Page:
Collecting Hawaiian Happy Face Spiders (Theridion grallator) and several species of Tetragnatha in one of the Kipukas —native forests surrounded by lava fields—on the Kaumana trail.
Big Island, Hawai'i.
Photo: Darko Cotoras
Emily Lindsey working in her field site in SW Ecuador. Emily is studying the extinction of the Pleistocene megafauna. The bones pictured are a femur, tibia-fibula and other bone fragments of giant sloths ~10,000-40,000 years old.
Specimens from the Museum of Vertebrate Zoology have helped IB scientists discover that the genes that determine the size of your front teeth are different from those that determine the size of your back teeth—a step towards figuring out how nature makes teeth and how we might be able to use this in the dentist's office.
IB Grad student Brian Swartz (Padian Lab) examining vertically uplifted fossil tetrapod footprints in Utah. Next photo: Brian studying Acanthostega gunnari, the first known digit-bearing vertebrate (~360 million years old), at the University of Cambridge Museum of Zoology.
Sky lupines (Lupinus nanus) are a common spring resident of California annual grasslands. Lupines add nitrogen to the soil through their mutually beneficial symbiosis with root-nodulating rhizobium bacteria.
Female Greater Blue-Ringed octopus, Hapalochlaena lunulata is carrying her eggs. Blue-rings are known for their toxin (tetrodotoxin) and can be turned on or off as a warning. This tiny octopus (the size of a grape) contains enough TTX to kill several adult humans.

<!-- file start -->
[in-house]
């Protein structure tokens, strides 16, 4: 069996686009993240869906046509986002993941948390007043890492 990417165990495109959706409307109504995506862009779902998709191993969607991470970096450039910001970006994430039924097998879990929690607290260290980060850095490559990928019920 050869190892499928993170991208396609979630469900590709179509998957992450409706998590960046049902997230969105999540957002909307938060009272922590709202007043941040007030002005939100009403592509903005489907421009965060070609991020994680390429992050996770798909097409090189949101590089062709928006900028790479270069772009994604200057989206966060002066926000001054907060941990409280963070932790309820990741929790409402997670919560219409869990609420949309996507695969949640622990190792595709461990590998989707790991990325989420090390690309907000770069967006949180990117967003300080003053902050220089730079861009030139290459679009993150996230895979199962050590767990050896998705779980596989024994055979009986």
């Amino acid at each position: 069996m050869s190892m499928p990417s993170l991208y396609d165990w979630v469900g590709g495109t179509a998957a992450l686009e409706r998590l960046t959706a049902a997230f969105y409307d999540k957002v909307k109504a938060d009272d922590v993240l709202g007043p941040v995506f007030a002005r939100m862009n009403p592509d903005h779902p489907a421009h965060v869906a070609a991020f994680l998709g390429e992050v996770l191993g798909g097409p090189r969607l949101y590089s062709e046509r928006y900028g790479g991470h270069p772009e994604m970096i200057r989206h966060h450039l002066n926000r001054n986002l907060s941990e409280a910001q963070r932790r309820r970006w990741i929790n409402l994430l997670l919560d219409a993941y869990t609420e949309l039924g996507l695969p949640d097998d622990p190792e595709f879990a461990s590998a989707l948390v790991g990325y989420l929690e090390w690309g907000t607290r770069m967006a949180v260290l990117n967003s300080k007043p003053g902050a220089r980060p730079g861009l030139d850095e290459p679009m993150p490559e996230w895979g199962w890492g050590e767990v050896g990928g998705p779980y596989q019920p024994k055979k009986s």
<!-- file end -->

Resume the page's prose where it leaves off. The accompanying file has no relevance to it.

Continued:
Photo: Roy Caldwell
Professor Brent Mishler and his research group published a major paper presenting new quantitative methods for assessing patterns of phylogenetic diversity and endemism on the landscape using collection data. Read more...
John L. and Margaret B. Gompertz Professor Montgomery Slatkin has been elected to the National Academy of Sciences (NAS), one of the highest honors given to a scientist or engineer in the United States.
Jeff Benca's computer rendering of the long-extinct lycopod, Leclercqia scolopendra, and accompanying article has been chosen as the cover of March’s centennial issue of the American Journal of Botany. Bencas is a graduate student in Assistant Professor Cynthia Looy's Lab. Read More
The Department of Integrative Biology (IB) offers Undergradate and Graduate academic programs as well as Faculty Research that focuses on the integration of structure and function that influences the biology, ecology, and evolution of organisms. It investigates integration at all levels of organization from molecules to the biosphere, and in all branches of the tree of life: plants, animals, fungi, and microbes.